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All negotiation in reference to the marriages was now apparently88 at an end. Lieutenant Katte remained at Potsdam. In the absence of Lieutenant Keith he became more than ever the friend and confidant of the Crown Prince. Wilhelmina, aware of the dissipated character of Katte, mourned over this intimacy. The king was very much annoyed by the blunder of which he himself had been guilty in insulting the court of England in the person of its embassador. He declared, in his vexation, that he would never again treat in person with a foreign minister; that his hot temper rendered it unsafe for him to do so.

Wilhelmina and her husband soon left for Baireuth. Though the princess thus left the splendors of a royal palace for the far more quiet and humble state of a ducal mansion, still she was glad to escape from a home where she had experienced so many sorrows.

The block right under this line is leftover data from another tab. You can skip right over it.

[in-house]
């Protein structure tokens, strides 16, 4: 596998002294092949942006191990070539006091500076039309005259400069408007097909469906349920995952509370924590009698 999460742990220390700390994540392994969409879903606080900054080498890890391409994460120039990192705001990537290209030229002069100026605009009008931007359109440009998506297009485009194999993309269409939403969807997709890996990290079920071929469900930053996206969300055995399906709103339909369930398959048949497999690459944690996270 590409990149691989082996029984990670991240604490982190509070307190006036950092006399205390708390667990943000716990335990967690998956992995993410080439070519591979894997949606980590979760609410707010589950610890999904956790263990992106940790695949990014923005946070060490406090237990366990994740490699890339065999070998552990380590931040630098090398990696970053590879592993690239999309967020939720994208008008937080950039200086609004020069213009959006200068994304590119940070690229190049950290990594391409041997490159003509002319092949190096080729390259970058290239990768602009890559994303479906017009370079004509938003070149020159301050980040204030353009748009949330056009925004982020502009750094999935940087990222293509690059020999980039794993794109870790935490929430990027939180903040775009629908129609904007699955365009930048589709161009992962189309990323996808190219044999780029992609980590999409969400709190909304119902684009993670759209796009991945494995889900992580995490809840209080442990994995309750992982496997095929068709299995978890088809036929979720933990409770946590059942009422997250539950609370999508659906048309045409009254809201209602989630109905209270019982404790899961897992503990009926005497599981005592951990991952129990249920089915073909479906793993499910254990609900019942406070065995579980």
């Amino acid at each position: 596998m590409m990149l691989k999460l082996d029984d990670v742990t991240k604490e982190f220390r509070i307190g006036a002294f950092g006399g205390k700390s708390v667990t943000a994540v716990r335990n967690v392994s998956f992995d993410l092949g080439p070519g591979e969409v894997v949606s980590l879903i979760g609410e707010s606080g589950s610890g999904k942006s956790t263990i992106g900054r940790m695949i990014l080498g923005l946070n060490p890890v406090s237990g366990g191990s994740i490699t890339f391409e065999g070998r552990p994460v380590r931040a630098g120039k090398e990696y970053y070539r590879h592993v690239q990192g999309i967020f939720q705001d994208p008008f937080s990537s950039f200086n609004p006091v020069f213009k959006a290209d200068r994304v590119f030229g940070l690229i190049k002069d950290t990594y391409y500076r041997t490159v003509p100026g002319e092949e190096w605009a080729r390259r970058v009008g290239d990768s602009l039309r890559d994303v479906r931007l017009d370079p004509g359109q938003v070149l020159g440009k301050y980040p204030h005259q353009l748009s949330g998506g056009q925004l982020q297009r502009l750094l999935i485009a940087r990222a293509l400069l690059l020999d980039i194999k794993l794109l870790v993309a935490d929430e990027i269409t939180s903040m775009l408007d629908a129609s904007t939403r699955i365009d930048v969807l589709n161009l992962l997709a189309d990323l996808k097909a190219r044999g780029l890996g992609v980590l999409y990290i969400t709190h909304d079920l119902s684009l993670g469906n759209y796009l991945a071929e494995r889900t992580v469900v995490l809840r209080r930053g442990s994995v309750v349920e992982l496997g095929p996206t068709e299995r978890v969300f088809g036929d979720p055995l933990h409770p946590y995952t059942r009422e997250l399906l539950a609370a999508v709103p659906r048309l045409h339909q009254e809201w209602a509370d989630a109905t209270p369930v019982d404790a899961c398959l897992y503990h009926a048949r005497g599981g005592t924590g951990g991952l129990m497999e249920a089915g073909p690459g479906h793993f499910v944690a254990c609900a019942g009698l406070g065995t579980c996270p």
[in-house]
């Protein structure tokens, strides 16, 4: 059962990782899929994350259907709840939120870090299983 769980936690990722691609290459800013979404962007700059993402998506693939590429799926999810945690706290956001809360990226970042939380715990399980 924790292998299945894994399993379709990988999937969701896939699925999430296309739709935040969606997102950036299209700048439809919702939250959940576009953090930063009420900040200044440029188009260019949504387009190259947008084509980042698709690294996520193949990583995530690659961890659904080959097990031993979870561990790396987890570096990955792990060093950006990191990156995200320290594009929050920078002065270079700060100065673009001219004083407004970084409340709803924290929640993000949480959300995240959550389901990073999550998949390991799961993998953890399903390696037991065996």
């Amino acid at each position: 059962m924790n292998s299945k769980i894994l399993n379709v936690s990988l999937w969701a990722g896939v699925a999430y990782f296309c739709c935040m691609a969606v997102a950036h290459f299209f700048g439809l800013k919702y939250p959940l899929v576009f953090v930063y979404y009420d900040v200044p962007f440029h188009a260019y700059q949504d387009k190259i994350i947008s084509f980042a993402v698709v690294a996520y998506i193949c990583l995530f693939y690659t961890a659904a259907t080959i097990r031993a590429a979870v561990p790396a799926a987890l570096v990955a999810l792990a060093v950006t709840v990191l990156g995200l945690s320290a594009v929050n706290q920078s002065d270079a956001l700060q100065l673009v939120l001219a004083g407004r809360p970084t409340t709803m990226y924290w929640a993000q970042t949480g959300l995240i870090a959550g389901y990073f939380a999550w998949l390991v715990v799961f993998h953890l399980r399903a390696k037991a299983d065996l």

e. Austrian Infantry. FREDERICK AND WILHELMINA.

I have been unhappy all my life, and I think it is my destiny to continue so. One must be patient, and take the time as it comes. Perhaps a sudden tract of good fortune, on the back of all the chagrins I have encountered since I entered this world, would have made me too proud. I have suffered sufficiently, and I will not engage myself to extend my miseries into future times. I have still resources. A pistol-shot can deliver me from my sorrows and my life, and I think a merciful God would not damn me for that, but, taking pity on me, would, in exchange for a life of wretchedness, grant me salvation. This is whitherward despair can lead a young person whose blood is not so quiescent as if he were seventy.

The return mail brought back, under date of May 22, the stereotype British answer: Both marriages or none. Just before the reception of this reply, as Colonel Hotham was upon the eve of leaving Berlin, the Crown Prince addressed to him, from Potsdam, the following interesting letter: